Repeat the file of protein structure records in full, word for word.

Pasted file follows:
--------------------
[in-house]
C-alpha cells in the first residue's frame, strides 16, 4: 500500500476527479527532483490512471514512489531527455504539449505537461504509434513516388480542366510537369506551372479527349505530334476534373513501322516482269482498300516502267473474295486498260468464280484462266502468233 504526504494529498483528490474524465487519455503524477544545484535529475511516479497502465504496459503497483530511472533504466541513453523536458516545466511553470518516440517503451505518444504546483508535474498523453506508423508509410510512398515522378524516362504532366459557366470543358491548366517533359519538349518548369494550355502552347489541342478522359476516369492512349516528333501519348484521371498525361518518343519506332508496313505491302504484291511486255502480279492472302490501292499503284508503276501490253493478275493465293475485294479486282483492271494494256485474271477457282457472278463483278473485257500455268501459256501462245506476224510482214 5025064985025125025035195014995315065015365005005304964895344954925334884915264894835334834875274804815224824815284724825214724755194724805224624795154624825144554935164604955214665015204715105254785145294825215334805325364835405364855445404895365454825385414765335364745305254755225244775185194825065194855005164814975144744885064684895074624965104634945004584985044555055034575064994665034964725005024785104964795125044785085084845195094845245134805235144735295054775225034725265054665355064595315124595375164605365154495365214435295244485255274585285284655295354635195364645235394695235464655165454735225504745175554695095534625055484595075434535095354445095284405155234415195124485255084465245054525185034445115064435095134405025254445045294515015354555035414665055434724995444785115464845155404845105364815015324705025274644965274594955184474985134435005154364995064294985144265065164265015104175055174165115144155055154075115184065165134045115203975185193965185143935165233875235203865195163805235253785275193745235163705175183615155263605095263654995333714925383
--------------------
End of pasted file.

[in-house]
C-alpha cells in the first residue's frame, strides 16, 4: 500500500476527479527532483490512471514512489531527455504539449505537461504509434513516388480542366510537369506551372479527349505530334476534373513501322516482269482498300516502267473474295486498260468464280484462266502468233 504526504494529498483528490474524465487519455503524477544545484535529475511516479497502465504496459503497483530511472533504466541513453523536458516545466511553470518516440517503451505518444504546483508535474498523453506508423508509410510512398515522378524516362504532366459557366470543358491548366517533359519538349518548369494550355502552347489541342478522359476516369492512349516528333501519348484521371498525361518518343519506332508496313505491302504484291511486255502480279492472302490501292499503284508503276501490253493478275493465293475485294479486282483492271494494256485474271477457282457472278463483278473485257500455268501459256501462245506476224510482214 5025064985025125025035195014995315065015365005005304964895344954925334884915264894835334834875274804815224824815284724825214724755194724805224624795154624825144554935164604955214665015204715105254785145294825215334805325364835405364855445404895365454825385414765335364745305254755225244775185194825065194855005164814975144744885064684895074624965104634945004584985044555055034575064994665034964725005024785104964795125044785085084845195094845245134805235144735295054775225034725265054665355064595315124595375164605365154495365214435295244485255274585285284655295354635195364645235394695235464655165454735225504745175554695095534625055484595075434535095354445095284405155234415195124485255084465245054525185034445115064435095134405025254445045294515015354555035414665055434724995444785115464845155404845105364815015324705025274644965274594955184474985134435005154364995064294985144265065164265015104175055174165115144155055154075115184065165134045115203975185193965185143935165233875235203865195163805235253785275193745235163705175183615155263605095263654995333714925383